Mr. Irwin has turned the performance into a circus. While being chased around the stage by his nemesis Conner, Irwin dazzlingly hides in a trunk. He emerges as a clown wearing a big nose and glasses, confusing Conner. The performance can be termed as self-mockery based on the hilarious plot of the performance. Irwin also demonstrates an elastic body to the audience when he sinks his head to the chest and seems to lose half a foot of height in the overall coat-like robe. Afterward, he darts around the stage at a Toulouse-Lautrec level. Also, standing inside a trunk, Mr. Irwin pretends to go down a staircase, creating a humorous action.
In the case of The "Regard of Flight," Irwin costumes play a significant role in actualizing the performance with the stage settings. All the characters are dressed up in old-fashioned costumes. The costumes designer ensured that the costumes integrated with the performance helped build up the theme. For instance, during Connor's critics, he questions Irwin why he is still dreaming of a "New Theater" but again dressing up in old-fashioned shtick. For instance, at the beginning of the performance, Mr. Irwin wakes up in bed wearing full caps and at the same time trying to figure out why there is a bed on stage. During the performances, he spends most of the time with a stick and a hat, which is an old fashioned attire championed by Chaplain. Other than the sleeping costumes, Mr. Irwin wore grey suits, Conner, and Skinner, reflecting the mood and settings of the performance.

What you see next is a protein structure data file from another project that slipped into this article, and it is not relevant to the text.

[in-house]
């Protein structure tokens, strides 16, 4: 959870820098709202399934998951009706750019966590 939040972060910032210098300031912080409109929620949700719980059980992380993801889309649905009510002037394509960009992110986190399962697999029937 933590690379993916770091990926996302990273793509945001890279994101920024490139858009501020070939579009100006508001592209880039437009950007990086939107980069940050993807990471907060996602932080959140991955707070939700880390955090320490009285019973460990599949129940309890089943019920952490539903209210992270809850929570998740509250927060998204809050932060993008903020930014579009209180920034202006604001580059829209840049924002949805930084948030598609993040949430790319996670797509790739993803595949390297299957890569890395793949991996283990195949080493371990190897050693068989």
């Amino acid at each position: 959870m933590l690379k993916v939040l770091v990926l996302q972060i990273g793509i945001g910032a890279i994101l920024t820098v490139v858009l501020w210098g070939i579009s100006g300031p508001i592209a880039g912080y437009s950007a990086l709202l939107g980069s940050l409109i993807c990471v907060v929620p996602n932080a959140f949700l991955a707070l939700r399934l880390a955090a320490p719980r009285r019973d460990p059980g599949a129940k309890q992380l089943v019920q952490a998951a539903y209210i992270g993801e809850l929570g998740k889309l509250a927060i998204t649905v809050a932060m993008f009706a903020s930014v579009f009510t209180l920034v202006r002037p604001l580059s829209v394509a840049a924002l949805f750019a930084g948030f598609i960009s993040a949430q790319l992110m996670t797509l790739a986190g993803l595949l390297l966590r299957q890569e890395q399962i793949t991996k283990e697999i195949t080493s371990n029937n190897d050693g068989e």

In addition to the overwhelming performances from the three characters, every setting is articulate and precise. The performance incorporates essential devices such as trap doors and escapes hatches, which keep the performance active and lively. Skinner set a contemporary performance through music from the piano. The sound design is aesthetic, which is emphasized more on the perfect timing of the comic action. The sounds such as the buzzers, piano achieve a confusing state to Irwin. Since the play has no play script or director during the performances, the sound and music involve the audience. Besides, the tones act as a transition from one section of the act to the other. For instance, after Skinner calls out actions such as "dance segment," "kinetic imagery segment," "onstage costume change," "first homesickness song", –Irwin change act. Besides, when Irwin awaken on the stage, Skinner plays the piano to tell Irwin it is time to start the show. From the performance, Irwin can be classified as a helpless clown who dances to whichever sounds. Though the 45 minutes of the production is dancing and fooling around, the presentation shows invention and dexterity of the contemporary theater performances.